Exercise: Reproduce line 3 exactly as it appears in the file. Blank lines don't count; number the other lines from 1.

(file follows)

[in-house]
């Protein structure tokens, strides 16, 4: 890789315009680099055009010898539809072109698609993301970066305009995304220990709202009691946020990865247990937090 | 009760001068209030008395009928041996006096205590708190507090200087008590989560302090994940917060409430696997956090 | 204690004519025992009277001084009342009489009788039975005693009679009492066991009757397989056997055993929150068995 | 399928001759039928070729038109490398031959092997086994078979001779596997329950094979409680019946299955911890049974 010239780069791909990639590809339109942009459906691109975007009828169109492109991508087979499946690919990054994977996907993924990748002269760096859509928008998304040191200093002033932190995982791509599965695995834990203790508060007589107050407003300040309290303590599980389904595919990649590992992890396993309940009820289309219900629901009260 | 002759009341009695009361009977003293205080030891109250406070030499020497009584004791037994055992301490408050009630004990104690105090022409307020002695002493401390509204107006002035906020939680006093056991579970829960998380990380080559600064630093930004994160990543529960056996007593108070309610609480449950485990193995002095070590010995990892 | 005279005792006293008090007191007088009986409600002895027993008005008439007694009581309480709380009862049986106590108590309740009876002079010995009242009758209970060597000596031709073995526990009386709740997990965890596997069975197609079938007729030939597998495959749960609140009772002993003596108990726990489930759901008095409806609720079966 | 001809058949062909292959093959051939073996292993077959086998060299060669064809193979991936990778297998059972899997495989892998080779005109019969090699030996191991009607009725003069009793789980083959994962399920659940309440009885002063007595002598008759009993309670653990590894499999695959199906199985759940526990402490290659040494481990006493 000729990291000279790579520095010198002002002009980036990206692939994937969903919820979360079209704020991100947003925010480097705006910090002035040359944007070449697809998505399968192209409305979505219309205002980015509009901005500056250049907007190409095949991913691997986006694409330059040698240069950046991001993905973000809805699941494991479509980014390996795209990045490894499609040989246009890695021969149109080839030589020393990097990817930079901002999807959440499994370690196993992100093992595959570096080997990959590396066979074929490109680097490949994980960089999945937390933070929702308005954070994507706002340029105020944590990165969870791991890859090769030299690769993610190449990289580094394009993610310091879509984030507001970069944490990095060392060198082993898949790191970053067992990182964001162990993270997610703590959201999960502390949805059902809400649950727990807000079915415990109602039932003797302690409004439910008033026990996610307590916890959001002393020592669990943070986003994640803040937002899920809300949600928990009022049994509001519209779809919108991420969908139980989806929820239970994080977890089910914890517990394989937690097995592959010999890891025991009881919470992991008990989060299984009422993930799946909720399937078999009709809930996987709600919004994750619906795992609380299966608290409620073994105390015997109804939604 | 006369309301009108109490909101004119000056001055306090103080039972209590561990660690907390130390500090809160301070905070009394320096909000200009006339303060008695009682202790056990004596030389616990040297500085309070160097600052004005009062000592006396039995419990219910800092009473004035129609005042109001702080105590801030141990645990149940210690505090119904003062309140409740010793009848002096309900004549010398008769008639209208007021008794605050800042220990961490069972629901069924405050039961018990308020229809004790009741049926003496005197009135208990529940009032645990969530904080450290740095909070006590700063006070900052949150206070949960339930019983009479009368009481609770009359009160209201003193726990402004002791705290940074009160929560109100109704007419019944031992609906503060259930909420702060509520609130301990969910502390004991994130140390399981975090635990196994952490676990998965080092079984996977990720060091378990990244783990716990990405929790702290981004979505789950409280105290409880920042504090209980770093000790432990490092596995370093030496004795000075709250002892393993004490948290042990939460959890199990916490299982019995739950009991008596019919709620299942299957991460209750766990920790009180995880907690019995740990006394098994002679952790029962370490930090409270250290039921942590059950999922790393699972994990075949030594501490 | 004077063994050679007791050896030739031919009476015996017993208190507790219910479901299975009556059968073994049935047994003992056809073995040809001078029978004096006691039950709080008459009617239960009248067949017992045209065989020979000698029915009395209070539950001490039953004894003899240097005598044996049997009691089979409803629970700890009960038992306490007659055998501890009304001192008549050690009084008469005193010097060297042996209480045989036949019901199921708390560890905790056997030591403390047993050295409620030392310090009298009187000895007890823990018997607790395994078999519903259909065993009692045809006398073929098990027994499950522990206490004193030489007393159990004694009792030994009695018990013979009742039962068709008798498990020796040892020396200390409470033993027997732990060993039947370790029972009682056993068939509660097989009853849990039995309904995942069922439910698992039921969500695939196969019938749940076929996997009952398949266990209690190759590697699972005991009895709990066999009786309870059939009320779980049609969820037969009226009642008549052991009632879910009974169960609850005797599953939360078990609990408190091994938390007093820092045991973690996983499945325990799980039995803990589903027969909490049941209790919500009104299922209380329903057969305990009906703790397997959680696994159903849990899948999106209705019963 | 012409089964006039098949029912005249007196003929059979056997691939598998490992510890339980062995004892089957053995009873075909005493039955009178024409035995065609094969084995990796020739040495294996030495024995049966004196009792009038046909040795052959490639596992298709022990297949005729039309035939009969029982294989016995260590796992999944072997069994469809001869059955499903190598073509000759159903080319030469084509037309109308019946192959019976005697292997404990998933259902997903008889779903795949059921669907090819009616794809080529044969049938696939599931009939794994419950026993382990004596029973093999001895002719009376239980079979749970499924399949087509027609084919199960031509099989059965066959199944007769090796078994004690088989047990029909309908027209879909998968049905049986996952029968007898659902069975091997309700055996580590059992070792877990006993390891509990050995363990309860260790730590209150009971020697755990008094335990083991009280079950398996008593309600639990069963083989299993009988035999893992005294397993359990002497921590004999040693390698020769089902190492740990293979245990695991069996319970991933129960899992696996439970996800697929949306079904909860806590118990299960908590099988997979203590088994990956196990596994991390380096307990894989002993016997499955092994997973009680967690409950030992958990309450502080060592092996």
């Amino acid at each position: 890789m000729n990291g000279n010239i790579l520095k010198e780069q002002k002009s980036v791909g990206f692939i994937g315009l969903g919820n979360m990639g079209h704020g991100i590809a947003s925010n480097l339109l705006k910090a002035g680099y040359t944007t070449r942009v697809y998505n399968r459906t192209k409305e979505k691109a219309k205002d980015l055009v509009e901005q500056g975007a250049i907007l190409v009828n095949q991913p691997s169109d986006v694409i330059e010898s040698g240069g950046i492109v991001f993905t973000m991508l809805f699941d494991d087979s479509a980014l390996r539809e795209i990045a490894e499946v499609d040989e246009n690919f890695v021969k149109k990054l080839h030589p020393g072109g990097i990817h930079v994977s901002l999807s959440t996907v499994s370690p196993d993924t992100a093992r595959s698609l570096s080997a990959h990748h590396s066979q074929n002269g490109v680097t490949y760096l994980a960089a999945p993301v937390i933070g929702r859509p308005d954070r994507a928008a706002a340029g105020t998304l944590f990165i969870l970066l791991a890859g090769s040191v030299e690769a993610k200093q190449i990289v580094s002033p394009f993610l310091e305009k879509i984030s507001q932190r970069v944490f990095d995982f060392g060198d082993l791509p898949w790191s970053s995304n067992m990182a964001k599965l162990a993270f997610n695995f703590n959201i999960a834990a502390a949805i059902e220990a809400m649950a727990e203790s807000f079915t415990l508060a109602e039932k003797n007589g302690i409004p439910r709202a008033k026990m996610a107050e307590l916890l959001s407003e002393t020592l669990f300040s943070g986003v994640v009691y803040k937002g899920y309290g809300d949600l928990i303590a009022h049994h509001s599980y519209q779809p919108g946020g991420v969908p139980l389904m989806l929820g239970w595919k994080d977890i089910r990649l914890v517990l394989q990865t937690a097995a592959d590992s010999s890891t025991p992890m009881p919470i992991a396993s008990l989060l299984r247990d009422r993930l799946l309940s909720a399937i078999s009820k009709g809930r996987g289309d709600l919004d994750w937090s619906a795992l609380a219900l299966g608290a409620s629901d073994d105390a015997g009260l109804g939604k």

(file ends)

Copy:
């Amino acid at each position: 890789m000729n990291g000279n010239i790579l520095k010198e780069q002002k002009s980036v791909g990206f692939i994937g315009l969903g919820n979360m990639g079209h704020g991100i590809a947003s925010n480097l339109l705006k910090a002035g680099y040359t944007t070449r942009v697809y998505n399968r459906t192209k409305e979505k691109a219309k205002d980015l055009v509009e901005q500056g975007a250049i907007l190409v009828n095949q991913p691997s169109d986006v694409i330059e010898s040698g240069g950046i492109v991001f993905t973000m991508l809805f699941d494991d087979s479509a980014l390996r539809e795209i990045a490894e499946v499609d040989e246009n690919f890695v021969k149109k990054l080839h030589p020393g072109g990097i990817h930079v994977s901002l999807s959440t996907v499994s370690p196993d993924t992100a093992r595959s698609l570096s080997a990959h990748h590396s066979q074929n002269g490109v680097t490949y760096l994980a960089a999945p993301v937390i933070g929702r859509p308005d954070r994507a928008a706002a340029g105020t998304l944590f990165i969870l970066l791991a890859g090769s040191v030299e690769a993610k200093q190449i990289v580094s002033p394009f993610l310091e305009k879509i984030s507001q932190r970069v944490f990095d995982f060392g060198d082993l791509p898949w790191s970053s995304n067992m990182a964001k599965l162990a993270f997610n695995f703590n959201i999960a834990a502390a949805i059902e220990a809400m649950a727990e203790s807000f079915t415990l508060a109602e039932k003797n007589g302690i409004p439910r709202a008033k026990m996610a107050e307590l916890l959001s407003e002393t020592l669990f300040s943070g986003v994640v009691y803040k937002g899920y309290g809300d949600l928990i303590a009022h049994h509001s599980y519209q779809p919108g946020g991420v969908p139980l389904m989806l929820g239970w595919k994080d977890i089910r990649l914890v517990l394989q990865t937690a097995a592959d590992s010999s890891t025991p992890m009881p919470i992991a396993s008990l989060l299984r247990d009422r993930l799946l309940s909720a399937i078999s009820k009709g809930r996987g289309d709600l919004d994750w937090s619906a795992l609380a219900l299966g608290a409620s629901d073994d105390a015997g009260l109804g939604k």